The original Powersport Partners did remarkable things with the Mazda Rotary development. I know it was sold off but to who I can't remember, but I've heard no more until now. As an aircraft engine with PSRU, it's remarkable. If the Cast Iron housing could be replaced with lighter iron and with a center bearing and Ceramic seals, Direct Injection and correctly sized Peripheral ports - this engine would be hard to beat for weight power and reliability.
George (down under)
 

Lendo

Well-Known Member
Joined
Feb 6, 2013
Messages
814
Location
Brisbane
It seems Raytech bought the original Powersport Rights which includes the name - don't know what's happened from there, but would like to know.
George
 

rv7charlie

Well-Known Member
Joined
Nov 17, 2014
Messages
1,952
Location
Pocahontas MS
Powersport v2 (the one that was actually available for sale) was a decent package, but back in the 1990s when I filled out their survey at OSH (was there, did that, still have the T-shirt), I pointed out that trying to sell any experimental engine at Certified Lycoming prices is doomed to failure (unless of course your name starts with Jan & ends with felner).

To Powersport Aviation, Are you saying that the Powersport rotary engine package is still in production and available for purchase?
 

sming

Well-Known Member
Joined
Apr 10, 2019
Messages
192
A quick google search pull up this 2017 link, updated in october 2020!?
 

Armilite

Well-Known Member
Joined
Sep 5, 2011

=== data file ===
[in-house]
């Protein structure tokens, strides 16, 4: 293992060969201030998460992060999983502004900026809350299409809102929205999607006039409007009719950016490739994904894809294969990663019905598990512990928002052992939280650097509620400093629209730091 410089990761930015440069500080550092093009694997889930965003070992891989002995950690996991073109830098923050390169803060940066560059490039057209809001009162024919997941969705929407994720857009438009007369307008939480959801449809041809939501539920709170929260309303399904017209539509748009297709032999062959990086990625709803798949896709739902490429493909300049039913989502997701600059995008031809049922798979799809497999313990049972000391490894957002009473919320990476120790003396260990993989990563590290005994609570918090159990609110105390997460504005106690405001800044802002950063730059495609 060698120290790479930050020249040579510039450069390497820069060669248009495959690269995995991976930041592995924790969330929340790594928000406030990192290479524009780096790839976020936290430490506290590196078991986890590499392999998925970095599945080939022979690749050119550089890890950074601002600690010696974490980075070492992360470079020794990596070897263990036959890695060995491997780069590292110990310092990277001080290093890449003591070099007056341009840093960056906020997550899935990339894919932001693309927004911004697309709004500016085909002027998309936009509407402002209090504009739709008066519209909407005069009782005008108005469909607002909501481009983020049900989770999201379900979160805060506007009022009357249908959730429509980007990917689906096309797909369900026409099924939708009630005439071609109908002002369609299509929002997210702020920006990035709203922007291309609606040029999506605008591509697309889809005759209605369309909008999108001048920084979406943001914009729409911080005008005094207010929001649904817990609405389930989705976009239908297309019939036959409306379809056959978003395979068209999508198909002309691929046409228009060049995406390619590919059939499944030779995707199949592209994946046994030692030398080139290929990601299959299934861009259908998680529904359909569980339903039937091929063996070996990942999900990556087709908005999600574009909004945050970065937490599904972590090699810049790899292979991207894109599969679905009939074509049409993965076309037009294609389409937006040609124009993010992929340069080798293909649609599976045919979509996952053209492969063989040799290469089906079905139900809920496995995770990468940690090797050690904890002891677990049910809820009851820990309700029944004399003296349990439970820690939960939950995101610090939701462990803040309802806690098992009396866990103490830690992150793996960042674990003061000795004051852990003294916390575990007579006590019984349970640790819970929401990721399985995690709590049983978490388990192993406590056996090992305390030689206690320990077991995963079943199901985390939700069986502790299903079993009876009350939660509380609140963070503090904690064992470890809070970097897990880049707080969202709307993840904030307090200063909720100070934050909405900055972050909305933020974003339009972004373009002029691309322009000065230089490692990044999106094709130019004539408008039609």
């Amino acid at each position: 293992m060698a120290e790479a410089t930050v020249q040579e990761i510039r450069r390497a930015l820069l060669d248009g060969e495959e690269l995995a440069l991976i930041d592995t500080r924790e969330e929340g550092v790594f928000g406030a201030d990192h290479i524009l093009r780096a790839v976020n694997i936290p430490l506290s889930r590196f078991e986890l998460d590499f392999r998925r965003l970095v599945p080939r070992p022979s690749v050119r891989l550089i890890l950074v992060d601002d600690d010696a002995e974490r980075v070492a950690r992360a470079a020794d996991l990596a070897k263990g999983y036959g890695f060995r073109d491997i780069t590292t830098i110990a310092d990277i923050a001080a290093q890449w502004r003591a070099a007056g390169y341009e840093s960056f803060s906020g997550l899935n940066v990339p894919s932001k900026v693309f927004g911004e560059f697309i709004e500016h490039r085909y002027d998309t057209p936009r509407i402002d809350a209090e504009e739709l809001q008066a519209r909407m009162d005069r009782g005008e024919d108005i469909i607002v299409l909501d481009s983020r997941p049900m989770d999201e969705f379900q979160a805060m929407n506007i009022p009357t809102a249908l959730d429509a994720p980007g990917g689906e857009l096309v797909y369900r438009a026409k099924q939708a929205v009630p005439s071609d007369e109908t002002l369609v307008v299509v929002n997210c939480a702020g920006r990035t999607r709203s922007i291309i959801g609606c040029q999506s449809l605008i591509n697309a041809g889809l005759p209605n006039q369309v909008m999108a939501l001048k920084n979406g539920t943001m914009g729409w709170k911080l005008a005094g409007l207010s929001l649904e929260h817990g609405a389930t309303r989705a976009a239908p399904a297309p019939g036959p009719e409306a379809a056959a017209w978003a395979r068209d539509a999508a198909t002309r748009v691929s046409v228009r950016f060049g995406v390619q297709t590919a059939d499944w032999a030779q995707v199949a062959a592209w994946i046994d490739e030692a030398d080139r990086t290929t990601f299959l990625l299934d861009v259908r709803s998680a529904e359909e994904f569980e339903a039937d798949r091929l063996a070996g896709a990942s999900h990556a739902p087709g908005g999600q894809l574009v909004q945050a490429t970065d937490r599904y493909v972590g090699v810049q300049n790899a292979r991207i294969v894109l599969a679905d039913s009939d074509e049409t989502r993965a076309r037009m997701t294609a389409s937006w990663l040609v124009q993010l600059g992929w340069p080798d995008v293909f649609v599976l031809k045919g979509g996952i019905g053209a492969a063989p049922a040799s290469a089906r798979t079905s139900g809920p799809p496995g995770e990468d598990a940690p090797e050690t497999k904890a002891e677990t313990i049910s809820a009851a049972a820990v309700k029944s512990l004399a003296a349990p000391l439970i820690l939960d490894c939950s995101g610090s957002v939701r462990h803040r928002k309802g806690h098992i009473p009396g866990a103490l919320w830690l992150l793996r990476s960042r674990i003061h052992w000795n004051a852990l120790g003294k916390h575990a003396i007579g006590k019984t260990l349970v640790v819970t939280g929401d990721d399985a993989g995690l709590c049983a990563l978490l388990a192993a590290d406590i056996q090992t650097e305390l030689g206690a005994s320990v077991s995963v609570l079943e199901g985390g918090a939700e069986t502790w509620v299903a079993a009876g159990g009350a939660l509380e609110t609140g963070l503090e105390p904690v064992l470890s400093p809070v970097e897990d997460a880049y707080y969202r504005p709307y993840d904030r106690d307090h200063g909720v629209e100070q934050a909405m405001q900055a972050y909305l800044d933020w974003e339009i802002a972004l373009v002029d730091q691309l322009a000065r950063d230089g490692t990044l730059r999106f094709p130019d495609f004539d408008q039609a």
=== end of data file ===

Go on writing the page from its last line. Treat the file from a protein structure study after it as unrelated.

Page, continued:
Messages
3,613
Location
AMES, IA USA
armilite, Nothing is free, but if you want cheap rotary and light, go a single rotor, fixed ignition, belt reduction drive, carburetion, and P port. 100 HP or 150 HP with a turbo but that complicates a simple system, increases weight and cost. All these have already been done, but depends on your capabilities and desires. Cost, Rebuilt engine in AUD P port and single rotor $5000, Belt reduction drive $1500, Rads $800, then carby and ignition possibly $500. (Rotec in OZ) Alloy end plates are an expensive luxury unless you fly weekly and weight is critical.
===========================

Nothing is Free, and I don't expect it to be! Like I have said, most people can't rebuild their 2 Stroke or 4 Stroke Engines, so there not going to Build a Wankle Rotary either!

About any FWF Rotary Engine Setup, even a Single Rotor will Cost you $10,000+ today, even if you can put it all together. The main issue for over 30+ Years with Rotary's was finding a Good Prop Reduction that could handle that 7000rpm.

For 95% of Part 103's and Kitplanes was also its WEIGHT. The much Smaller and Lighter Mazda 10A could make 106hp! But Nobody made light Weight Housing for it back then. Wankle made (2) different Aviation Engines, that were lighter than the Mazda Car versions, but once again, they were still too Heavy for Part 103 and most Kit Planes, and were more COSTLY than the Rotax's. I have seen, I think it was the 80hp Wankel put on a T-Bird I. ALL Planes have an MTOW, and the vast majority of Part 103 & Small Kitplanes have a Max 660 lbs MTOW, and putting on a Heavier Rotary Engine means less Useful Load, less Fuel Carried for bigger planes.